Haircut Number 2- Announcing a Pregnancy With a Short Haircut; Mandy’s A-line bob
Mandy was a short hair convert. There was no buyer’s remorse. We simply hadn’t gone short enough to call it properly short. She asked me probably ten times over the next week when her next haircut would be, and our schedules put her in my shop on a Wednesday, two weeks later. Her flip hadn’t lost shape, but she wanted to go shorter, and of course so did I. Making her wait was part of the fun, though. Weekdays in my shop are much more efficient. There is no time to sit and wait for two-step colours, except maybe the last appointments of the night. It is clients who want their short cuts trimmed up, maybe make a subtle change or two “can we go brighter with the colour this time for spring?” or “Summer’s coming, I need to attack the thickness.” It was a day to see not the long-to-short transformations of YouTube, but of people getting an already short haircut trimmed and maintained, a quick root touch-up as opposed to a drastic colour change. Nothing dramatic, usually, though our regulars surprise us sometimes with edgy styles they saw and want to incorporate into their own. The day always starts later on a weekday, my first appointment is usually at eleven. Then it’s a frenzy of snipping and trimming, drying, shaving and getting people back to work. We slow down at about two o’clock, and catch a quick bite to eat before the crowd of people who leave work early once every four to six weeks for a haircut begins at four p.m. Then we are busy until we close for the night. We have people who leave work early, who leave work on time, people who worked late and then came for a more complicated colour or a more complicated cut. At quitting time, we have cut a lot of hair and we begin the process again the next day.
My last appointment of the day was Jen, a young lawyer who’d gone from school girl French braids to a professional but pretty flip in my chair a few years earlier. When she made partner, she celebrated with a chin-length bob. When she sat down that night and announced that she wanted a Short Mom Crop, I actually asked why she wanted Mom Hair, (like Mom Jeans? Ugh.) “When we were on our honeymoon,” she explained, “we saw this family at the resort. Mom had the shortest, cutest haircut. Her boys both had short hair, her daughter had a little pixie. When they got out of the pool, all the mom had to do was direct her wet hair, and by the time she’d toweled off her kids and ruffled her daughter’s hair a bit, her own hair was dry. There was no screwing around, they were off to their next thing to do while I was still dripping wet.” Jen went on to explain that she’d told her husband she loved that woman’s hair, and he said it was a pretty style, but very short compared to the length she had. “He said it would be a big change, but he could see how that whole family didn’t waste time with primping, they just went out and had fun together. He said I should wait until we have kids, because once you go that short, it takes a bit to grow it back.” Right, I nodded. So, why make the cut now? Jen grinned and said “Jeff’s going to ask me the same thing. And since I said I’d wait until we had kids before I cut it that short…”
What a neat way to announce your pregnancy to your husband. She showed me pictures she had taken on her phone of the woman’s haircut, from different angles, and it was gorgeous. Jeff was right in that it was also very short. Chin-length hair to a closely snipped almost Mia Farrow crop was a big step, but one Jen was ready for. The style was simply elegant, feminine in its fringy ends, carefree in that if it curled a bit, it still looked cute. It could be texturized for a dinner out, smoothed down for a day at work, and left to dry naturally on weekends. A cutting razor and ten minutes, and Jen’s blonde locks were sliced off into a simple, sweet, easy care but cute as hell short haircut. “I can’t believe I spent so many years a slave to braids and looking like Little House on the Prairie,” she admitted, rubbing the closely cut top, checking out the shape of her ears. “If we have a daughter, she is coming with me to these appointments and keeping her hair short.” She texted me that night the social media announcement to their friends: Jen in her sexy new mom haircut. It took their friends the same minute it took me to realize she’d gotten a mom haircut because she was about to become a mom. Two of their recently mommed friends ended up contacting my shop because they wanted to make the cut themselves and had waited until after the baby arrived to realize they were neglecting their long hair, and it looked that way.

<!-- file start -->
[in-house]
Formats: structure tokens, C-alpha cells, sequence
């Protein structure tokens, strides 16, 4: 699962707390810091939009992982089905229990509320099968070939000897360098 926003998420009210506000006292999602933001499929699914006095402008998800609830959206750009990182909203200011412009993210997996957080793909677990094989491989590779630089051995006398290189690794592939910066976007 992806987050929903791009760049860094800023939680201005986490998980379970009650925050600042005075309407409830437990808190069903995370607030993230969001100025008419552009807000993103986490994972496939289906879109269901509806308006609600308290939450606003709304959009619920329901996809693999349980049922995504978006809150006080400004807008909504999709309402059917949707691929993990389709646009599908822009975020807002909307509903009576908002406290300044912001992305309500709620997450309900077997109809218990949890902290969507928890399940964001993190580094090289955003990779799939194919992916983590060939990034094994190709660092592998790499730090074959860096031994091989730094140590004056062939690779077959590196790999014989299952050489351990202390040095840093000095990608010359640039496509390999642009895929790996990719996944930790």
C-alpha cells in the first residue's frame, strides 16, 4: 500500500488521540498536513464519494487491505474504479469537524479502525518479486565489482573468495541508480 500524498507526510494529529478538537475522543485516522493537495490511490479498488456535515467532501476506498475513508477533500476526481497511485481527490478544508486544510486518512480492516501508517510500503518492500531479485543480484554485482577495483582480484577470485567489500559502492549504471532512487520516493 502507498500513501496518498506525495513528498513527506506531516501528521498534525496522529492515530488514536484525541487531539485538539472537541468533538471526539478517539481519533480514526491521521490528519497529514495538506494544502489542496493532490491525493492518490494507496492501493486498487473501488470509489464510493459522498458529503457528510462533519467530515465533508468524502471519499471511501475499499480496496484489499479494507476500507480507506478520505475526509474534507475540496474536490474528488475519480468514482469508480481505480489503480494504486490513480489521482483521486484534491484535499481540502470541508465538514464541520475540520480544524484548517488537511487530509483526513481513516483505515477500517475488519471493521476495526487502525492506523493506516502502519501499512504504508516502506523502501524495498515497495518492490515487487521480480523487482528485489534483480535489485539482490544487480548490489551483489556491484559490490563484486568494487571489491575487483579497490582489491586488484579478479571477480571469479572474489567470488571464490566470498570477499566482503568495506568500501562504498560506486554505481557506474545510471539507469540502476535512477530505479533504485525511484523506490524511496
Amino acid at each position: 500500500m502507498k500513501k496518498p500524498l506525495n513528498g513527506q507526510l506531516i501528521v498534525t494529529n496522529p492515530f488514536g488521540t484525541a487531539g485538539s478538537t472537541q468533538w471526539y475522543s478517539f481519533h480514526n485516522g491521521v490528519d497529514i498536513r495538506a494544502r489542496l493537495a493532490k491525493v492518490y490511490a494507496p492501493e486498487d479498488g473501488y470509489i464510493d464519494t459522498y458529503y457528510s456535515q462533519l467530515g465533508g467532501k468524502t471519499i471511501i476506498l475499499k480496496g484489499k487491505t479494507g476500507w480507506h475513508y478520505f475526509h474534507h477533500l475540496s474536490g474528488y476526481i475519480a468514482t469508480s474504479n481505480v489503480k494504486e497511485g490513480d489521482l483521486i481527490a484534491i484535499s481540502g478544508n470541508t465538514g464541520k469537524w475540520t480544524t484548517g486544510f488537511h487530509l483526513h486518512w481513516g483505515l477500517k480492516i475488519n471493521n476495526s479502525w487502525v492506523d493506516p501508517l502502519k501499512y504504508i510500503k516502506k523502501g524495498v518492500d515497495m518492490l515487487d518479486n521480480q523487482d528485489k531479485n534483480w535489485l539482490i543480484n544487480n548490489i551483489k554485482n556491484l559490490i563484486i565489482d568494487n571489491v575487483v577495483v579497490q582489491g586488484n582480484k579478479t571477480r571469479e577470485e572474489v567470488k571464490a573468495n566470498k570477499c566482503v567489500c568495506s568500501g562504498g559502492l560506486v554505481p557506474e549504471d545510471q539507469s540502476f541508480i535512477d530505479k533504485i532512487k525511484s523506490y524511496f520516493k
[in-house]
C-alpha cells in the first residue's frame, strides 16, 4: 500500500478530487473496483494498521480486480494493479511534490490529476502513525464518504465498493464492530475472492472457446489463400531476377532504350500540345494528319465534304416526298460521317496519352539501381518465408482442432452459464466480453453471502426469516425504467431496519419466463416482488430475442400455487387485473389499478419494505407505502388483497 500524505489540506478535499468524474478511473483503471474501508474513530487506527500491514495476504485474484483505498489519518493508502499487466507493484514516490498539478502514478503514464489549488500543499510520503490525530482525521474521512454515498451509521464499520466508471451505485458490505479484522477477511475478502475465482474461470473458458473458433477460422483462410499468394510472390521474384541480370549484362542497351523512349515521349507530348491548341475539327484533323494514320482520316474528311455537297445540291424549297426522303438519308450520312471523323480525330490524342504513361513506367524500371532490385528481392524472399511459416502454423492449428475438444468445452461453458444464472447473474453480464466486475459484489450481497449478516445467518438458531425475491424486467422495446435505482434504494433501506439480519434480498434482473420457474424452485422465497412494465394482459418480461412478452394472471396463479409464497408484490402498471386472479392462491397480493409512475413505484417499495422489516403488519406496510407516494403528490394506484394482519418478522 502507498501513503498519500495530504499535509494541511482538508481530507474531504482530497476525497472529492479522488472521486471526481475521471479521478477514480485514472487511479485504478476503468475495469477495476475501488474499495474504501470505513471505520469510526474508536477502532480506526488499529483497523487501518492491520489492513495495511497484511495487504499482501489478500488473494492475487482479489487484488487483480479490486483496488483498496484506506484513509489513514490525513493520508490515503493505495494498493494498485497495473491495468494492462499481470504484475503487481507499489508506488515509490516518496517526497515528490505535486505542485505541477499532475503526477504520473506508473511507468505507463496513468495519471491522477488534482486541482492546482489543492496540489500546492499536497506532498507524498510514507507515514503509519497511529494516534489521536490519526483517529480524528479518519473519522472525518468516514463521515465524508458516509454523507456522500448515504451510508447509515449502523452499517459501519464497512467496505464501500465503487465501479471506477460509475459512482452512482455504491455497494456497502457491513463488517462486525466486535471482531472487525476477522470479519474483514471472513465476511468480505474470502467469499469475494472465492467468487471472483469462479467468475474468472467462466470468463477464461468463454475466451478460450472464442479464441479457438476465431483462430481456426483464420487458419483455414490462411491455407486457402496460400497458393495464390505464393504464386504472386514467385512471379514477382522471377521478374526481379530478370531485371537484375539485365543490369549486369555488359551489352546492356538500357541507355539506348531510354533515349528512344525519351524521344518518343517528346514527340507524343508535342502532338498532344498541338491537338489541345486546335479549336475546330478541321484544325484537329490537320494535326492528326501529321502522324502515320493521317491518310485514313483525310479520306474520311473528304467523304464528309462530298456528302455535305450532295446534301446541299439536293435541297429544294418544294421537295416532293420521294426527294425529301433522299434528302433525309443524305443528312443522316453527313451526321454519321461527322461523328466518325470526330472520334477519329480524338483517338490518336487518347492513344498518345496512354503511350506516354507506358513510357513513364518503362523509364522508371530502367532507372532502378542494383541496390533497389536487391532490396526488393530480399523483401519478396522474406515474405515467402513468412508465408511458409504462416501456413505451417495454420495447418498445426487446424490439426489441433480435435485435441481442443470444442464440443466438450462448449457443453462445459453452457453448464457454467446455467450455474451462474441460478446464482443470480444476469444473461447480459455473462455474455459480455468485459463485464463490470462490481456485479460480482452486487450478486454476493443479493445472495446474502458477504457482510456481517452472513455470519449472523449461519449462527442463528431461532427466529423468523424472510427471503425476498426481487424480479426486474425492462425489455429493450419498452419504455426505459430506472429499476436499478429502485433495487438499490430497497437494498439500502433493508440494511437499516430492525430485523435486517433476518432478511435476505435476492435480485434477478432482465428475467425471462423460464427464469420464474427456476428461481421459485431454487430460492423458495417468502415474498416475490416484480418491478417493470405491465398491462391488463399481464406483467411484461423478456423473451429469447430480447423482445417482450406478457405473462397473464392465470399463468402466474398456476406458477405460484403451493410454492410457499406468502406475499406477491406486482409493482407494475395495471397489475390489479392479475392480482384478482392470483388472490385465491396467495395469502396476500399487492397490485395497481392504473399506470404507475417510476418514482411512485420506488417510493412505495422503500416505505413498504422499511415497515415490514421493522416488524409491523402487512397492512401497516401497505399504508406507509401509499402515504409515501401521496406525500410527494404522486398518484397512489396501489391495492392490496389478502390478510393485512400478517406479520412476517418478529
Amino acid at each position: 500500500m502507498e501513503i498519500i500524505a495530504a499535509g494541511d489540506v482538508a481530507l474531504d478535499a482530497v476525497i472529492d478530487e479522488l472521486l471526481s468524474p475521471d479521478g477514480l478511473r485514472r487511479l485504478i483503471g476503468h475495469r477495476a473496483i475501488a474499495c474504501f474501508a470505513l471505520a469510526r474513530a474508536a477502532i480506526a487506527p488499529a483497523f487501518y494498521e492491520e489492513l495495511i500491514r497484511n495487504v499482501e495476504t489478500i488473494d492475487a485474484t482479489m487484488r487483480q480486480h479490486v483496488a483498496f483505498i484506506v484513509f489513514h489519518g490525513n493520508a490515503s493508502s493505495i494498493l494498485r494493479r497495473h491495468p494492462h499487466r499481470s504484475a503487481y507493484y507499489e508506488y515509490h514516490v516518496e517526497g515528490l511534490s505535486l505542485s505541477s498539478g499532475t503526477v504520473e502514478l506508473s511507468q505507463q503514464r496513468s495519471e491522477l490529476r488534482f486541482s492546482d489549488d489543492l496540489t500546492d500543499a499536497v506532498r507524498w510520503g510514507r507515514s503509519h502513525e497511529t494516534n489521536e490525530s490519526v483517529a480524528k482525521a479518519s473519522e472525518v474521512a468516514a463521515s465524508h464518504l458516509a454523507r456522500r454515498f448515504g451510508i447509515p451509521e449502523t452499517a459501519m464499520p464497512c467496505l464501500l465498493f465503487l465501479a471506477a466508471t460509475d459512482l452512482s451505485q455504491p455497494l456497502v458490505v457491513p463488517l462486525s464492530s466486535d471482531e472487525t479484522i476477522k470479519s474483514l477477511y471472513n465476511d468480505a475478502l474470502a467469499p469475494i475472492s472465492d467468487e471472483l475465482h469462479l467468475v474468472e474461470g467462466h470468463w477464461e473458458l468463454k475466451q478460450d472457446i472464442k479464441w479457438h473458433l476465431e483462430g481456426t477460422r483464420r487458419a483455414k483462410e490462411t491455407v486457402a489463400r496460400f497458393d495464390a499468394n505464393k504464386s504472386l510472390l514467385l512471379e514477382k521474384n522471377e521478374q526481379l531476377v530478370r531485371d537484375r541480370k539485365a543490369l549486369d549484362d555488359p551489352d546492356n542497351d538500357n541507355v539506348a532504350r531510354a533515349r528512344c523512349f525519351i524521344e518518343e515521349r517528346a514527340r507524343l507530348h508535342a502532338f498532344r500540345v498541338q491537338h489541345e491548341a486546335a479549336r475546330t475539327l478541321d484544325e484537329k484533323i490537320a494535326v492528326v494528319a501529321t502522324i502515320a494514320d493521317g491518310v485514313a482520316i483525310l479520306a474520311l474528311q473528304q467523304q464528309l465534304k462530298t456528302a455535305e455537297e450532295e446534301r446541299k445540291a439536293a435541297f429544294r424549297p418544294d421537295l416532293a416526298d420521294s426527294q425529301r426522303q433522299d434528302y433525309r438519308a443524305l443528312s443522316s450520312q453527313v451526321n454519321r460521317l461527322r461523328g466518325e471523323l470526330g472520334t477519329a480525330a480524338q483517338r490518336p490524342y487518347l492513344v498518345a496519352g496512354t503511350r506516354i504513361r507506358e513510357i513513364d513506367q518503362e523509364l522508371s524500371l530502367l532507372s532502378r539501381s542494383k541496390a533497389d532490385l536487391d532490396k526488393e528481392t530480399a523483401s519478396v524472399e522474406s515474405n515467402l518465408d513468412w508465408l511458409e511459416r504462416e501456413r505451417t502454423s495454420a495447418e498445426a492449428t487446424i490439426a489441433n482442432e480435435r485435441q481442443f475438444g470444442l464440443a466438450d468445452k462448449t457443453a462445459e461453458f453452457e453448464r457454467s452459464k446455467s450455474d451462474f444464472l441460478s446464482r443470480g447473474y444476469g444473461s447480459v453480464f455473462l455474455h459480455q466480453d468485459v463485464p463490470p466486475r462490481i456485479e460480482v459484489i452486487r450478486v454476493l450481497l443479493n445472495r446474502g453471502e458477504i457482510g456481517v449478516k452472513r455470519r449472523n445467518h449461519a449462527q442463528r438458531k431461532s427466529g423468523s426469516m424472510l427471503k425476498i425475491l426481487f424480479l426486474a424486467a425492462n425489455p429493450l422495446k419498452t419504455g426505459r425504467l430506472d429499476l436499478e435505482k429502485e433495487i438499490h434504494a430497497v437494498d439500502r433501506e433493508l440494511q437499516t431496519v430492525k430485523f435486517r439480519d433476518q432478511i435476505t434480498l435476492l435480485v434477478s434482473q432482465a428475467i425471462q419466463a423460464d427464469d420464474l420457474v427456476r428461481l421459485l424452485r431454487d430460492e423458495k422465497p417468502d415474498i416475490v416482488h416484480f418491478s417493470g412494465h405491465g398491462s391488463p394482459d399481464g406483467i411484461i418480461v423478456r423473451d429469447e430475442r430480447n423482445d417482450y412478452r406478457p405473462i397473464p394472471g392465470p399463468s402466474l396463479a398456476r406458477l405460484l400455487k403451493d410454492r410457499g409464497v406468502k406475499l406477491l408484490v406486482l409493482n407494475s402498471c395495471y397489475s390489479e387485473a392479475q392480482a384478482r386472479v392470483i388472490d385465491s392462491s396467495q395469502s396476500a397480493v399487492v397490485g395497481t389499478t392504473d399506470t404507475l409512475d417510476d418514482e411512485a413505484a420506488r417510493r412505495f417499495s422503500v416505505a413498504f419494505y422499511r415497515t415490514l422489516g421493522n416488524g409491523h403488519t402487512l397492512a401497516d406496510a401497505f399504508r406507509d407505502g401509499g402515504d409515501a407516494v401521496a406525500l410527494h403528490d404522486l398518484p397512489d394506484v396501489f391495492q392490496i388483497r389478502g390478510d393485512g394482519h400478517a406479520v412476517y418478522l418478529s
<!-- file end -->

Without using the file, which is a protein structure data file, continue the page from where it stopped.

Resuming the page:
“I want to actually have short hair this time,” Mandy scolded me when she leaned back into the sink that night, after watching Jen’s so short but so feminine snip. Your wish is my command, I grinned, washing and rinsing. I followed her jawline and snipped her into an A-line bob, as it would dry a bit shorter than her jawline, and grow to that length before it needed trimming. I added some lowlights to the ends, knowing we would lob those off on her next cut, thereby ensuring at least three inches would be swiftly snipped in the future. And I admit it, I teased her, snipping the nape and back shorter with my scissors but not my clipper, running my nails over the snipped nape but not shaving it as she’d watched us to do with several clients that night. “This is more like it,” Mandy grinned, still having enough length to toss it from side to side. “Now I look a bit more like you’d trust me to remove your gall bladder,” she said to the mirror, checking her nape in the mirror behind her. “Can we go shorter here?” she asked, running her hands through it. Next time, I promised. It has to be when the rest is short enough that it doesn’t look drastic.